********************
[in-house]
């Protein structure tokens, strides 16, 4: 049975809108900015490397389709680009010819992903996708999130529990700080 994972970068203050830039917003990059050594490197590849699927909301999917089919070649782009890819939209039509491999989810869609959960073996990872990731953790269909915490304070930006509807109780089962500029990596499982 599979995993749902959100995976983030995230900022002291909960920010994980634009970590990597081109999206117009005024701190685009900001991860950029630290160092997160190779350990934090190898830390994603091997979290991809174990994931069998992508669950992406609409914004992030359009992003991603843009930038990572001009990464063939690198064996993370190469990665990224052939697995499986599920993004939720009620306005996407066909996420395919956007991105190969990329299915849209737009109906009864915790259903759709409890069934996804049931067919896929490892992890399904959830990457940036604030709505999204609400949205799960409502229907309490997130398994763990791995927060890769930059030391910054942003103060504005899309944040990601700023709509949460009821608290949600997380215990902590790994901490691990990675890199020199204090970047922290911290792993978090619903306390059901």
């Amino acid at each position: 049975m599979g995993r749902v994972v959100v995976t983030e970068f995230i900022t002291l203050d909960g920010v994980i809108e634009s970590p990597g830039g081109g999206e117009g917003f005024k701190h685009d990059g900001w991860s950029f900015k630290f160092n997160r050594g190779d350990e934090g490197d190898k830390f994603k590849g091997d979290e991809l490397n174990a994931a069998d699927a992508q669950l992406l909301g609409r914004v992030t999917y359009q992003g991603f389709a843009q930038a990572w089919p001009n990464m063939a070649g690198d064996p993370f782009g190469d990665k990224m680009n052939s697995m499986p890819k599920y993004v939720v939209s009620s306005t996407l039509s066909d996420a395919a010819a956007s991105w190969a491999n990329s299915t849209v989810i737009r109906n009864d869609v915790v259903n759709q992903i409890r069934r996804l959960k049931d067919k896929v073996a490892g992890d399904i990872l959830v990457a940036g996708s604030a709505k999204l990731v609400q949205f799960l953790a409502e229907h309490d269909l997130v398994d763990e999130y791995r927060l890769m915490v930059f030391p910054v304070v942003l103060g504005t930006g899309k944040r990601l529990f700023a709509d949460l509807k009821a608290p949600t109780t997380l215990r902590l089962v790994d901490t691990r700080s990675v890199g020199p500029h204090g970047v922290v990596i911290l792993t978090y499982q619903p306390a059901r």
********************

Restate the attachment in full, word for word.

[in-house]
């Protein structure tokens, strides 16, 4: 049975809108900015490397389709680009010819992903996708999130529990700080 994972970068203050830039917003990059050594490197590849699927909301999917089919070649782009890819939209039509491999989810869609959960073996990872990731953790269909915490304070930006509807109780089962500029990596499982 599979995993749902959100995976983030995230900022002291909960920010994980634009970590990597081109999206117009005024701190685009900001991860950029630290160092997160190779350990934090190898830390994603091997979290991809174990994931069998992508669950992406609409914004992030359009992003991603843009930038990572001009990464063939690198064996993370190469990665990224052939697995499986599920993004939720009620306005996407066909996420395919956007991105190969990329299915849209737009109906009864915790259903759709409890069934996804049931067919896929490892992890399904959830990457940036604030709505999204609400949205799960409502229907309490997130398994763990791995927060890769930059030391910054942003103060504005899309944040990601700023709509949460009821608290949600997380215990902590790994901490691990990675890199020199204090970047922290911290792993978090619903306390059901």
């Amino acid at each position: 049975m599979g995993r749902v994972v959100v995976t983030e970068f995230i900022t002291l203050d909960g920010v994980i809108e634009s970590p990597g830039g081109g999206e117009g917003f005024k701190h685009d990059g900001w991860s950029f900015k630290f160092n997160r050594g190779d350990e934090g490197d190898k830390f994603k590849g091997d979290e991809l490397n174990a994931a069998d699927a992508q669950l992406l909301g609409r914004v992030t999917y359009q992003g991603f389709a843009q930038a990572w089919p001009n990464m063939a070649g690198d064996p993370f782009g190469d990665k990224m680009n052939s697995m499986p890819k599920y993004v939720v939209s009620s306005t996407l039509s066909d996420a395919a010819a956007s991105w190969a491999n990329s299915t849209v989810i737009r109906n009864d869609v915790v259903n759709q992903i409890r069934r996804l959960k049931d067919k896929v073996a490892g992890d399904i990872l959830v990457a940036g996708s604030a709505k999204l990731v609400q949205f799960l953790a409502e229907h309490d269909l997130v398994d763990e999130y791995r927060l890769m915490v930059f030391p910054v304070v942003l103060g504005t930006g899309k944040r990601l529990f700023a709509d949460l509807k009821a608290p949600t109780t997380l215990r902590l089962v790994d901490t691990r700080s990675v890199g020199p500029h204090g970047v922290v990596i911290l792993t978090y499982q619903p306390a059901r």